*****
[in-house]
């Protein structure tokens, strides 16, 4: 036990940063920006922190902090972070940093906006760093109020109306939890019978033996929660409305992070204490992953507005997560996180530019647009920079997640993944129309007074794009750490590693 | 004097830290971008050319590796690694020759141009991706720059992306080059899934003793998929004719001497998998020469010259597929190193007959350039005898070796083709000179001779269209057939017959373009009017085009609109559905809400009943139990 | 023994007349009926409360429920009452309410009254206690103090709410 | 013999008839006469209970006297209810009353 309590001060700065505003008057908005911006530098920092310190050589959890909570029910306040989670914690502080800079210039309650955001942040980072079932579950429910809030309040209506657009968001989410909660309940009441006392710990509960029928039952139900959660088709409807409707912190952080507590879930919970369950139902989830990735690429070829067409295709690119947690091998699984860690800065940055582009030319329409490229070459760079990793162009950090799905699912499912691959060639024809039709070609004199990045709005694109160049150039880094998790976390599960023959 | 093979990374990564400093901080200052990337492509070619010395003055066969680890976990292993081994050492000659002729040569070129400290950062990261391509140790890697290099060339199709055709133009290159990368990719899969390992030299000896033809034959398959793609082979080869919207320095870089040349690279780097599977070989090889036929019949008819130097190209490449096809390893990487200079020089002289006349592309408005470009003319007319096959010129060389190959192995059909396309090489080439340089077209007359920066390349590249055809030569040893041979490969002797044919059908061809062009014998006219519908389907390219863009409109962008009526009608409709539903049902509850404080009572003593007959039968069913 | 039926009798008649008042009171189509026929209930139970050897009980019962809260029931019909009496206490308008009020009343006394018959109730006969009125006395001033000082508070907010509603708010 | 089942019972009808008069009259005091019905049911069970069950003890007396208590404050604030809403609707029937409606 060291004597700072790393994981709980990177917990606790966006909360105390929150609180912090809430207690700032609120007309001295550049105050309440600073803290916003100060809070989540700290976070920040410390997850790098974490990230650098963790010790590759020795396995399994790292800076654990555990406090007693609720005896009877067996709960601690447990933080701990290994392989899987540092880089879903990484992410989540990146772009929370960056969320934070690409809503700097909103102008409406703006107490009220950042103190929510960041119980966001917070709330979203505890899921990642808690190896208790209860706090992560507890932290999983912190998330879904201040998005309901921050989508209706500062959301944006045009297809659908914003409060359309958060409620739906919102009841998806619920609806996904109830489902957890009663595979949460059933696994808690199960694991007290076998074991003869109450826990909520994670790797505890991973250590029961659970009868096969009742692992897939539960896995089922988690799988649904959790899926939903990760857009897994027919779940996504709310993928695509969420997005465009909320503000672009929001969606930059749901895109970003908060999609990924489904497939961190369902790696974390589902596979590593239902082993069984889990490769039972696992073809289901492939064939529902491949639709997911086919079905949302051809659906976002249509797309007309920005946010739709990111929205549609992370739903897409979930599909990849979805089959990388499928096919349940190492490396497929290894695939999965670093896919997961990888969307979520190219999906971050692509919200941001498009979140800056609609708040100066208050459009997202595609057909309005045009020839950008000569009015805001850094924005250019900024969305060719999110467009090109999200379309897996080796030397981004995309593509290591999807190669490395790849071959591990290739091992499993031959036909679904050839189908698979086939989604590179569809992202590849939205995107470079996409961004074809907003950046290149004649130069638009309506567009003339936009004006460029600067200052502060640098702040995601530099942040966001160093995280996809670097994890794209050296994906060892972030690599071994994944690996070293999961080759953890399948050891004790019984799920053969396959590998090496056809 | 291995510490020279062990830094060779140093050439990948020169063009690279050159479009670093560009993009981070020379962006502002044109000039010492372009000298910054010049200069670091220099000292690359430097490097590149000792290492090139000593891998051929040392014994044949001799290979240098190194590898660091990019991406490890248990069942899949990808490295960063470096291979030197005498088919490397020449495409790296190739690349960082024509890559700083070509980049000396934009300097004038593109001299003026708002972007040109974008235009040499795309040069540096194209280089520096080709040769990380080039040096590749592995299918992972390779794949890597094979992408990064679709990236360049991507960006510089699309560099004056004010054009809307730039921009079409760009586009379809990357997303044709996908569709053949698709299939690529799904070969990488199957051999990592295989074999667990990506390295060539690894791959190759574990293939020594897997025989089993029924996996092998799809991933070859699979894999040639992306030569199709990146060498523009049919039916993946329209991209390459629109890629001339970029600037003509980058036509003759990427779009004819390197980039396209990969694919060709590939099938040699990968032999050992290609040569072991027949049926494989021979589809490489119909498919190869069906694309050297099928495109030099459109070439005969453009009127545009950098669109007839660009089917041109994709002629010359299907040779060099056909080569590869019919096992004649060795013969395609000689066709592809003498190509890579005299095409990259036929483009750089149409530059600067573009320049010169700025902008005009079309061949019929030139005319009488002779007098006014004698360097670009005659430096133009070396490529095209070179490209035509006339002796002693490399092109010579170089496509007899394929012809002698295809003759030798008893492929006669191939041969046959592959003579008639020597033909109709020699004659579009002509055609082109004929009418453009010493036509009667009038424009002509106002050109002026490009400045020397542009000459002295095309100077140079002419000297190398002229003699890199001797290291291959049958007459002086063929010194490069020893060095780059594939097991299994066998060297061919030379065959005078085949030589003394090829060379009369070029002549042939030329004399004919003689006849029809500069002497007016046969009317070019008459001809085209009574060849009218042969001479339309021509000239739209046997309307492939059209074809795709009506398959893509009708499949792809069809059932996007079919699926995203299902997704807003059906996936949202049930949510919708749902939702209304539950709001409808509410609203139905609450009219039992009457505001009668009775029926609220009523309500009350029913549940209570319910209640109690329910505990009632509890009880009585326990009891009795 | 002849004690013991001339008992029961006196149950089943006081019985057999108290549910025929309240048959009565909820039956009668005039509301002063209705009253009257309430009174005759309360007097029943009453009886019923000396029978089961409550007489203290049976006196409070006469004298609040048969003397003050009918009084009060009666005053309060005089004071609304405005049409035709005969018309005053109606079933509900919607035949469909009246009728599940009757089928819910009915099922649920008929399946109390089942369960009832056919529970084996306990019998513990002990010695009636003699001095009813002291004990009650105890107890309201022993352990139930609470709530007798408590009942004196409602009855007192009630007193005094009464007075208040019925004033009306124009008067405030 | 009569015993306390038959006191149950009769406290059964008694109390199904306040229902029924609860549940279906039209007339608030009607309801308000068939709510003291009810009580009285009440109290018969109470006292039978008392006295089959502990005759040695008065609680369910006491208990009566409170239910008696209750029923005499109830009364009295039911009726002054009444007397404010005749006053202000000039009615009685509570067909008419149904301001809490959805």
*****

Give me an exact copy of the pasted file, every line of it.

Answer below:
[in-house]
């Protein structure tokens, strides 16, 4: 036990940063920006922190902090972070940093906006760093109020109306939890019978033996929660409305992070204490992953507005997560996180530019647009920079997640993944129309007074794009750490590693 | 004097830290971008050319590796690694020759141009991706720059992306080059899934003793998929004719001497998998020469010259597929190193007959350039005898070796083709000179001779269209057939017959373009009017085009609109559905809400009943139990 | 023994007349009926409360429920009452309410009254206690103090709410 | 013999008839006469209970006297209810009353 309590001060700065505003008057908005911006530098920092310190050589959890909570029910306040989670914690502080800079210039309650955001942040980072079932579950429910809030309040209506657009968001989410909660309940009441006392710990509960029928039952139900959660088709409807409707912190952080507590879930919970369950139902989830990735690429070829067409295709690119947690091998699984860690800065940055582009030319329409490229070459760079990793162009950090799905699912499912691959060639024809039709070609004199990045709005694109160049150039880094998790976390599960023959 | 093979990374990564400093901080200052990337492509070619010395003055066969680890976990292993081994050492000659002729040569070129400290950062990261391509140790890697290099060339199709055709133009290159990368990719899969390992030299000896033809034959398959793609082979080869919207320095870089040349690279780097599977070989090889036929019949008819130097190209490449096809390893990487200079020089002289006349592309408005470009003319007319096959010129060389190959192995059909396309090489080439340089077209007359920066390349590249055809030569040893041979490969002797044919059908061809062009014998006219519908389907390219863009409109962008009526009608409709539903049902509850404080009572003593007959039968069913 | 039926009798008649008042009171189509026929209930139970050897009980019962809260029931019909009496206490308008009020009343006394018959109730006969009125006395001033000082508070907010509603708010 | 089942019972009808008069009259005091019905049911069970069950003890007396208590404050604030809403609707029937409606 060291004597700072790393994981709980990177917990606790966006909360105390929150609180912090809430207690700032609120007309001295550049105050309440600073803290916003100060809070989540700290976070920040410390997850790098974490990230650098963790010790590759020795396995399994790292800076654990555990406090007693609720005896009877067996709960601690447990933080701990290994392989899987540092880089879903990484992410989540990146772009929370960056969320934070690409809503700097909103102008409406703006107490009220950042103190929510960041119980966001917070709330979203505890899921990642808690190896208790209860706090992560507890932290999983912190998330879904201040998005309901921050989508209706500062959301944006045009297809659908914003409060359309958060409620739906919102009841998806619920609806996904109830489902957890009663595979949460059933696994808690199960694991007290076998074991003869109450826990909520994670790797505890991973250590029961659970009868096969009742692992897939539960896995089922988690799988649904959790899926939903990760857009897994027919779940996504709310993928695509969420997005465009909320503000672009929001969606930059749901895109970003908060999609990924489904497939961190369902790696974390589902596979590593239902082993069984889990490769039972696992073809289901492939064939529902491949639709997911086919079905949302051809659906976002249509797309007309920005946010739709990111929205549609992370739903897409979930599909990849979805089959990388499928096919349940190492490396497929290894695939999965670093896919997961990888969307979520190219999906971050692509919200941001498009979140800056609609708040100066208050459009997202595609057909309005045009020839950008000569009015805001850094924005250019900024969305060719999110467009090109999200379309897996080796030397981004995309593509290591999807190669490395790849071959591990290739091992499993031959036909679904050839189908698979086939989604590179569809992202590849939205995107470079996409961004074809907003950046290149004649130069638009309506567009003339936009004006460029600067200052502060640098702040995601530099942040966001160093995280996809670097994890794209050296994906060892972030690599071994994944690996070293999961080759953890399948050891004790019984799920053969396959590998090496056809 | 291995510490020279062990830094060779140093050439990948020169063009690279050159479009670093560009993009981070020379962006502002044109000039010492372009000298910054010049200069670091220099000292690359430097490097590149000792290492090139000593891998051929040392014994044949001799290979240098190194590898660091990019991406490890248990069942899949990808490295960063470096291979030197005498088919490397020449495409790296190739690349960082024509890559700083070509980049000396934009300097004038593109001299003026708002972007040109974008235009040499795309040069540096194209280089520096080709040769990380080039040096590749592995299918992972390779794949890597094979992408990064679709990236360049991507960006510089699309560099004056004010054009809307730039921009079409760009586009379809990357997303044709996908569709053949698709299939690529799904070969990488199957051999990592295989074999667990990506390295060539690894791959190759574990293939020594897997025989089993029924996996092998799809991933070859699979894999040639992306030569199709990146060498523009049919039916993946329209991209390459629109890629001339970029600037003509980058036509003759990427779009004819390197980039396209990969694919060709590939099938040699990968032999050992290609040569072991027949049926494989021979589809490489119909498919190869069906694309050297099928495109030099459109070439005969453009009127545009950098669109007839660009089917041109994709002629010359299907040779060099056909080569590869019919096992004649060795013969395609000689066709592809003498190509890579005299095409990259036929483009750089149409530059600067573009320049010169700025902008005009079309061949019929030139005319009488002779007098006014004698360097670009005659430096133009070396490529095209070179490209035509006339002796002693490399092109010579170089496509007899394929012809002698295809003759030798008893492929006669191939041969046959592959003579008639020597033909109709020699004659579009002509055609082109004929009418453009010493036509009667009038424009002509106002050109002026490009400045020397542009000459002295095309100077140079002419000297190398002229003699890199001797290291291959049958007459002086063929010194490069020893060095780059594939097991299994066998060297061919030379065959005078085949030589003394090829060379009369070029002549042939030329004399004919003689006849029809500069002497007016046969009317070019008459001809085209009574060849009218042969001479339309021509000239739209046997309307492939059209074809795709009506398959893509009708499949792809069809059932996007079919699926995203299902997704807003059906996936949202049930949510919708749902939702209304539950709001409808509410609203139905609450009219039992009457505001009668009775029926609220009523309500009350029913549940209570319910209640109690329910505990009632509890009880009585326990009891009795 | 002849004690013991001339008992029961006196149950089943006081019985057999108290549910025929309240048959009565909820039956009668005039509301002063209705009253009257309430009174005759309360007097029943009453009886019923000396029978089961409550007489203290049976006196409070006469004298609040048969003397003050009918009084009060009666005053309060005089004071609304405005049409035709005969018309005053109606079933509900919607035949469909009246009728599940009757089928819910009915099922649920008929399946109390089942369960009832056919529970084996306990019998513990002990010695009636003699001095009813002291004990009650105890107890309201022993352990139930609470709530007798408590009942004196409602009855007192009630007193005094009464007075208040019925004033009306124009008067405030 | 009569015993306390038959006191149950009769406290059964008694109390199904306040229902029924609860549940279906039209007339608030009607309801308000068939709510003291009810009580009285009440109290018969109470006292039978008392006295089959502990005759040695008065609680369910006491208990009566409170239910008696209750029923005499109830009364009295039911009726002054009444007397404010005749006053202000000039009615009685509570067909008419149904301001809490959805």